New Book | Surroundings

Posted in books by Editor on April 22, 2021

From the 1790s to today (Earth Day); from The University of Chicago Press:

Etienne Benson, Surroundings: A History of Environments and Environmentalisms (Chicago: The University of Chicago Press, 2020), 296 pages, ISBN: 978-0226706153 (hardcover), $83 / ISBN: 978-0226706290 (paperback), $28.

Given the ubiquity of environmental rhetoric in the modern world, it’s easy to think that the meaning of the terms environment and environmentalism are and always have been self-evident. But in Surroundings, we learn that the environmental past is much more complex than it seems at first glance. In this wide-ranging history of the concept, Etienne S. Benson uncovers the diversity of forms that environmentalism has taken over the last two centuries and opens our eyes to the promising new varieties of environmentalism that are emerging today. Through a series of richly contextualized case studies, Benson shows us how and why particular groups of people—from naturalists in Napoleonic France in the 1790s to global climate change activists today—adopted the concept of environment and adapted it to their specific needs and challenges. Bold and deeply researched, Surroundings challenges much of what we think we know about what an environment is, why we should care about it, and how we can protect it.

Etienne S. Benson is associate professor in the Department of History and Sociology of Science at the University of Pennsylvania. He is the author of Wired Wilderness: Technologies of Tracking and the Making of Modern Wildlife.


Introduction: What Was an Environment?
1  The World in the Museum: Natural History and the Invention of Organisms and Environments in Post-Revolutionary Paris
2  Environments of Empire: Disease, Race, and Statistics in the British Caribbean
3  The Urban Milieu: Evolutionary Theory and Social Reform in Progressive Chicago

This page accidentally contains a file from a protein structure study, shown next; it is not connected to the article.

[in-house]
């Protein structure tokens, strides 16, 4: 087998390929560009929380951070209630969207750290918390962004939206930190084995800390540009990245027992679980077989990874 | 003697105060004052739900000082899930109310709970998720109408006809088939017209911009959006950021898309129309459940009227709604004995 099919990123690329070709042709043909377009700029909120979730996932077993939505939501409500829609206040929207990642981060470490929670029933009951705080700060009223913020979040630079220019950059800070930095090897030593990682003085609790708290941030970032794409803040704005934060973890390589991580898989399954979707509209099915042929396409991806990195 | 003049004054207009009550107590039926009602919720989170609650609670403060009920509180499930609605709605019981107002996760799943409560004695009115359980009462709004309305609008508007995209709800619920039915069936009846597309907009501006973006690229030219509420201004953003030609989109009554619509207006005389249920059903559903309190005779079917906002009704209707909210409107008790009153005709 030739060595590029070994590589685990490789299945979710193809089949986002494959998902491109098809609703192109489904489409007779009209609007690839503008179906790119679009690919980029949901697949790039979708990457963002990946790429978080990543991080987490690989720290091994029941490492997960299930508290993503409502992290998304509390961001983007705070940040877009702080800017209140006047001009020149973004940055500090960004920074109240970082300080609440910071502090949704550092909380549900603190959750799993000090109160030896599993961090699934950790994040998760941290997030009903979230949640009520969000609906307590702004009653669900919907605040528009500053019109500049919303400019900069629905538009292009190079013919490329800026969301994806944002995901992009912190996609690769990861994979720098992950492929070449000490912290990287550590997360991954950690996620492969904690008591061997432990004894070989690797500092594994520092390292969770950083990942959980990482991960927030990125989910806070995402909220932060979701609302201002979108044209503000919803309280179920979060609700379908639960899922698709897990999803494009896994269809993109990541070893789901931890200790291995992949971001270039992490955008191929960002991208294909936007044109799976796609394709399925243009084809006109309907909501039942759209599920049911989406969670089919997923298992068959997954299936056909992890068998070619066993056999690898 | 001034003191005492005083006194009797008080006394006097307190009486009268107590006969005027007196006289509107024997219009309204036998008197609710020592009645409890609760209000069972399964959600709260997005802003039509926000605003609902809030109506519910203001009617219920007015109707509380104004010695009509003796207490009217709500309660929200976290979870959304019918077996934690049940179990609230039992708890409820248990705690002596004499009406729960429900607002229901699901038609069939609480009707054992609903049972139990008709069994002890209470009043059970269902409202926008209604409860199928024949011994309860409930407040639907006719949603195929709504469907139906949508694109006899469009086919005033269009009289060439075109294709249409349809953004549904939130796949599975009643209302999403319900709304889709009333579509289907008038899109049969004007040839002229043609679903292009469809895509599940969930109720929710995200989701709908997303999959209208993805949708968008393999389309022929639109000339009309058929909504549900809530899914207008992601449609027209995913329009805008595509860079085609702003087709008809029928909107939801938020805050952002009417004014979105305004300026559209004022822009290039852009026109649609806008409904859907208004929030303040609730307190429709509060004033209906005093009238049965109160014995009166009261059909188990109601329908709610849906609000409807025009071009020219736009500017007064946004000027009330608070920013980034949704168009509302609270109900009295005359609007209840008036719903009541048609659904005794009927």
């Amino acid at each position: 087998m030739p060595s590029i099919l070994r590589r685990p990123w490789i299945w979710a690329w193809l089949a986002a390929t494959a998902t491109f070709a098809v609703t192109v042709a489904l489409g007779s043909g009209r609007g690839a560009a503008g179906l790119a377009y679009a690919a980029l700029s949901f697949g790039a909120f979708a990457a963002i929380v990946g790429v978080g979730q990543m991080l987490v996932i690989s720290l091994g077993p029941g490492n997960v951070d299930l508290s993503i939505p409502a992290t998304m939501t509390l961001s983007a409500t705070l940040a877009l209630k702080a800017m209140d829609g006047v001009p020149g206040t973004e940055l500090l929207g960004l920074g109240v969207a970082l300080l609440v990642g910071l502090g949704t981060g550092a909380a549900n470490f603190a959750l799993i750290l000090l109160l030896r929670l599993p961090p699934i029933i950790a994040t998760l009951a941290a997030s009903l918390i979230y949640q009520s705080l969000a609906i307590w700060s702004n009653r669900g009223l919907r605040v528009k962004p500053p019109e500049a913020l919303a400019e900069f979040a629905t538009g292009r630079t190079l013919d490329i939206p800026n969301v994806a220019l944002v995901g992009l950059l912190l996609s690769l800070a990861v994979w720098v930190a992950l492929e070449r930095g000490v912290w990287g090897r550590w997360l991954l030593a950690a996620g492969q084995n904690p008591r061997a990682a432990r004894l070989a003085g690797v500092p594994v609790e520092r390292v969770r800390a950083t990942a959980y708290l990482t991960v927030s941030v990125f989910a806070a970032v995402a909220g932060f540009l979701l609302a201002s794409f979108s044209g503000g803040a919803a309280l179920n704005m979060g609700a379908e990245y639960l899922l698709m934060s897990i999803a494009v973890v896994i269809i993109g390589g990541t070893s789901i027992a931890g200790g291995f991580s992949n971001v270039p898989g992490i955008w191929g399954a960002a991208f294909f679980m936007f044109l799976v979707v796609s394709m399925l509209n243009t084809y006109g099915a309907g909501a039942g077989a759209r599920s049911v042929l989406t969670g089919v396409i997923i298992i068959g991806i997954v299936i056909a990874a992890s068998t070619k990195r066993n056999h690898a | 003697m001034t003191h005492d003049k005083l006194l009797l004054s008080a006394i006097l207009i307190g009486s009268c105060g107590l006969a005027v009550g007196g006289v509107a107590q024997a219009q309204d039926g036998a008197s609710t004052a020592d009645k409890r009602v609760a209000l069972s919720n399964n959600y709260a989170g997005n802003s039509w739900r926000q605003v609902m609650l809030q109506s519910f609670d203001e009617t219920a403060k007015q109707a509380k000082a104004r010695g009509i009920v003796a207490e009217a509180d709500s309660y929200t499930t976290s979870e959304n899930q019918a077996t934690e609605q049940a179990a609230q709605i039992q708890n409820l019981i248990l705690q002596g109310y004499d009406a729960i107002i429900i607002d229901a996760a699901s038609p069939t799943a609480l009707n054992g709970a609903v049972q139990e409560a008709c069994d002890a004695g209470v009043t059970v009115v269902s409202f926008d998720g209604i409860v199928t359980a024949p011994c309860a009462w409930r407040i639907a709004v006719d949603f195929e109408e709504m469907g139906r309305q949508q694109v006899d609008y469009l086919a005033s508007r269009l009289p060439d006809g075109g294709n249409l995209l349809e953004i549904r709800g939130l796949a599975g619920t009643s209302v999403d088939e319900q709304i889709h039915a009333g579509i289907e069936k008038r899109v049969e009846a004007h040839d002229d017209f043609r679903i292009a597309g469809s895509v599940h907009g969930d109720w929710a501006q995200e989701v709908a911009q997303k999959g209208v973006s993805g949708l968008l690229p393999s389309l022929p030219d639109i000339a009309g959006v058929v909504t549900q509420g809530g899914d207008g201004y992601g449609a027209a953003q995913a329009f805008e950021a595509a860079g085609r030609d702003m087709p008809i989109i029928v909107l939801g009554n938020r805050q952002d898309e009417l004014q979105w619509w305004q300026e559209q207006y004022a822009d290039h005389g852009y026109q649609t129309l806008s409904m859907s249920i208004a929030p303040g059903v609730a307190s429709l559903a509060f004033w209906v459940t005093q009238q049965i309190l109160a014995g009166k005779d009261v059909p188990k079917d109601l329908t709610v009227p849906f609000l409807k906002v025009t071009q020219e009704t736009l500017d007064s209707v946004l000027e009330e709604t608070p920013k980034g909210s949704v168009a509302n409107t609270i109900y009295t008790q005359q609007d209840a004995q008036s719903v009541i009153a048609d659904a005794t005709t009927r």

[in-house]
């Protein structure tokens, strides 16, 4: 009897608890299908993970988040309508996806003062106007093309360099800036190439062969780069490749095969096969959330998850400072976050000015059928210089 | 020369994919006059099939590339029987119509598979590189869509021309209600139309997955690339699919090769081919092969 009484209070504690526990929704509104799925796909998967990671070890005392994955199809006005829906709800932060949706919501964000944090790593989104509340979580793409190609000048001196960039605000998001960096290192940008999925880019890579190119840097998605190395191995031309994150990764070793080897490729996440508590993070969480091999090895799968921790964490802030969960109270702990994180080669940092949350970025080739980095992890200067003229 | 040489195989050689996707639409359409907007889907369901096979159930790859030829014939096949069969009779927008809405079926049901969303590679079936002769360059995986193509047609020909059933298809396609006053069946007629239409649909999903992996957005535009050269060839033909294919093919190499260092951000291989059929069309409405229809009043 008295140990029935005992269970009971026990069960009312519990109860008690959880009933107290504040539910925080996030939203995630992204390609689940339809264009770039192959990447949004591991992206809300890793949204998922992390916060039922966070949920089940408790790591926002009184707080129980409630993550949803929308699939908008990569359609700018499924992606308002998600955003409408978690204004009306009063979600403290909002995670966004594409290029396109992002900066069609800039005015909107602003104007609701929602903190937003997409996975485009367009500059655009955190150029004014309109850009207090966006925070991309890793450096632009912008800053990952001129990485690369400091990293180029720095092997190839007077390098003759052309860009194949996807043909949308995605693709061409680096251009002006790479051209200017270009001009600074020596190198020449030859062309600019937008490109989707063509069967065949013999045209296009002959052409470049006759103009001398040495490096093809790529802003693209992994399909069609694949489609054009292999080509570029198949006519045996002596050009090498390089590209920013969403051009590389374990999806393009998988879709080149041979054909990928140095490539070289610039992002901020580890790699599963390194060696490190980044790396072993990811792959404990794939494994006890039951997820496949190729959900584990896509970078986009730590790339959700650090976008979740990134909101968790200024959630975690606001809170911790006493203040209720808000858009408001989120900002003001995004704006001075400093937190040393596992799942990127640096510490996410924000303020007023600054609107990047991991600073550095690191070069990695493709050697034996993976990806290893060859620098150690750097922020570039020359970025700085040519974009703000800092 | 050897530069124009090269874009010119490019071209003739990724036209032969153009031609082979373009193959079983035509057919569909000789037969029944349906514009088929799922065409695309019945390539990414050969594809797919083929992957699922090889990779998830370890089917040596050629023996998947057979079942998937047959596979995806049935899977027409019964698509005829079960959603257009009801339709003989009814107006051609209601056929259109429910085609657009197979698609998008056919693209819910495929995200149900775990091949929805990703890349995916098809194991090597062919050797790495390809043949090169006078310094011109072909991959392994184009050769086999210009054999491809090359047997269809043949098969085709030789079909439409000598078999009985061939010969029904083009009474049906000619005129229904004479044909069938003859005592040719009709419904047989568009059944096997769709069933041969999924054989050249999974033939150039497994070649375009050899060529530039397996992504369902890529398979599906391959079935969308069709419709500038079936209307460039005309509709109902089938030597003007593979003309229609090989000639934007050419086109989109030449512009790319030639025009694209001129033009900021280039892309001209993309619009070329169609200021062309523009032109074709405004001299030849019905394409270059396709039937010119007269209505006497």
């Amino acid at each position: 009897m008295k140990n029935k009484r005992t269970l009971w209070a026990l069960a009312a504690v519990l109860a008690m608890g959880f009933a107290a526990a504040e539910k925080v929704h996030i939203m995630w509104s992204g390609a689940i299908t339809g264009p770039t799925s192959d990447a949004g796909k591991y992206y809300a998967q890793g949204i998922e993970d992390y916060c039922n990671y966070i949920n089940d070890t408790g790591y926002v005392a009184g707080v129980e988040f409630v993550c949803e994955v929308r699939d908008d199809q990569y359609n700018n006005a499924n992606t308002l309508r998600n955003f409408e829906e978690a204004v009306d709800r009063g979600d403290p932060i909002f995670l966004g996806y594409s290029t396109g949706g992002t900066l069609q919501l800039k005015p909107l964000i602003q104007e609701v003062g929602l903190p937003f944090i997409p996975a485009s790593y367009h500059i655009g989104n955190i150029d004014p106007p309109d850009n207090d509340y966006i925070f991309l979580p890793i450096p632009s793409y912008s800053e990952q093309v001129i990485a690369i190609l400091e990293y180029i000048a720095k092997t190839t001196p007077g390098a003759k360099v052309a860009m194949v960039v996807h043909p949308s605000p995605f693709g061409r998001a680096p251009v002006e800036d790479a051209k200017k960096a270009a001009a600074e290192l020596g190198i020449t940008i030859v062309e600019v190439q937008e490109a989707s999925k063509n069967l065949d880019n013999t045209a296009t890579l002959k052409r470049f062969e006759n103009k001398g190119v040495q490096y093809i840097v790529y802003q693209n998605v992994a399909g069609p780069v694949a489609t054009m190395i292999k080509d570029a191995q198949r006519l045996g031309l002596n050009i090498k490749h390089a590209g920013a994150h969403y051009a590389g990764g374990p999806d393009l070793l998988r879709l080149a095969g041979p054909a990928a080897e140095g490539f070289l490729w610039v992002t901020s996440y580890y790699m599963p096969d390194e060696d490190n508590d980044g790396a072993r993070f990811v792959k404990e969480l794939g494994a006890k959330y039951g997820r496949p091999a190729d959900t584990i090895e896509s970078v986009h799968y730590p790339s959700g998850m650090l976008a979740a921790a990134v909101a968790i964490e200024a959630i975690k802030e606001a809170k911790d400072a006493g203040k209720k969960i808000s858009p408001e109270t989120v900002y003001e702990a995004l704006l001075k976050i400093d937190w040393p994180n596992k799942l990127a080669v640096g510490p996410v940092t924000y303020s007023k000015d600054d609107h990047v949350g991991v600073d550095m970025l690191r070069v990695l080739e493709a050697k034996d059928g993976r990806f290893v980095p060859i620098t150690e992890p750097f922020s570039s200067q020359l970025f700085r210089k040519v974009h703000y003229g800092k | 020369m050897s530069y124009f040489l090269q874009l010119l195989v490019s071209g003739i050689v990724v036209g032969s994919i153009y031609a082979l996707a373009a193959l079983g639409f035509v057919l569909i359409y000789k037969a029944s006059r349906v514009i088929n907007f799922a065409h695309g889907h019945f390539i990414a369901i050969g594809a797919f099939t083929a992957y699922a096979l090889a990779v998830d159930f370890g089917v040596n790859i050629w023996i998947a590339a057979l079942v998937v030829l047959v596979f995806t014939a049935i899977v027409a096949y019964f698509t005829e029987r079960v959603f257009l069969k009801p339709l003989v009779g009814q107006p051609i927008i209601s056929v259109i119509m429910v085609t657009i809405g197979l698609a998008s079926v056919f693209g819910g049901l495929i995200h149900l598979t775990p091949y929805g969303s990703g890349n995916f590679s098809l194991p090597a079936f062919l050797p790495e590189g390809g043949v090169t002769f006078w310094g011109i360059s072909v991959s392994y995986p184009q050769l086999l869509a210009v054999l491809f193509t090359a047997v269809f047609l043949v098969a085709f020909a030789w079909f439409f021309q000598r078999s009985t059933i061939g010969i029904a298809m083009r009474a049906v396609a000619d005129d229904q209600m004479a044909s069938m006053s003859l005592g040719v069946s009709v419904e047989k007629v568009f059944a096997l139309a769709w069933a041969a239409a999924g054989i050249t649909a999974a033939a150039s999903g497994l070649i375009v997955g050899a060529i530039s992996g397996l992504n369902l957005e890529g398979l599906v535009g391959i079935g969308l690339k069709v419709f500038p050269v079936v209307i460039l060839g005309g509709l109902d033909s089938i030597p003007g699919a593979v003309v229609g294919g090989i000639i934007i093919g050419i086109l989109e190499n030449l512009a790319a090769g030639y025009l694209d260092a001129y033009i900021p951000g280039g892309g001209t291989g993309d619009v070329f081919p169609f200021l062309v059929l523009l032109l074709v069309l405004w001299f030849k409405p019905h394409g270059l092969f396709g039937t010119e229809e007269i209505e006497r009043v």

4  The Biosphere as Battlefield: Strategic Materials and Systems Theories in a World at War
5  The Evolution of Risk: Toxicology, Consumption, and the US Environmental Movement
6  The Human Planet: Globalization, Climate Change, and the Future of Civilization on Earth
Conclusion: What Might the Environment Become?



New Book | The Usufructuary Ethos: Power, Politics, and Environment

Posted in books by Editor on April 22, 2021

Forthcoming from the University of Virginia Press:

Erin Drew, The Usufructuary Ethos: Power, Politics, and Environment in the Long Eighteenth Century (2021), 232 pages, ISBN: 978-0813945798 (cloth), $85 / ISBN: 978-0813945804 (paper), $40 / ISBN: 978-0813945811 (ebook), $30.

Who has the right to decide how nature is used, and in what ways? Recovering an overlooked thread of seventeenth- and eighteenth-century environmental thought, Erin Drew shows that English writers of the period commonly believed that human beings had only the ‘usufruct’ of the earth—the ‘right of temporary possession, use, or enjoyment of the advantages of property belonging to another, so far as may be had without causing damage or prejudice’. The belief that human beings had only temporary and accountable possession of the world, which Drew labels the ‘usufructuary ethos’, had profound ethical implications for the ways in which the English conceived of the ethics of power and use. Drew’s book traces the usufructuary ethos from the religious and legal writings of the seventeenth century through mid-eighteenth-century poems of colonial commerce, attending to the particular political, economic, and environmental pressures that shaped, transformed, and ultimately sidelined it. Although a study of past ideas, The Usufructuary Ethos resonates with contemporary debates about our human responsibilities to the natural world in the face of climate change and mass extinction.

Erin Drew is Associate Professor of English at the University of Mississippi.

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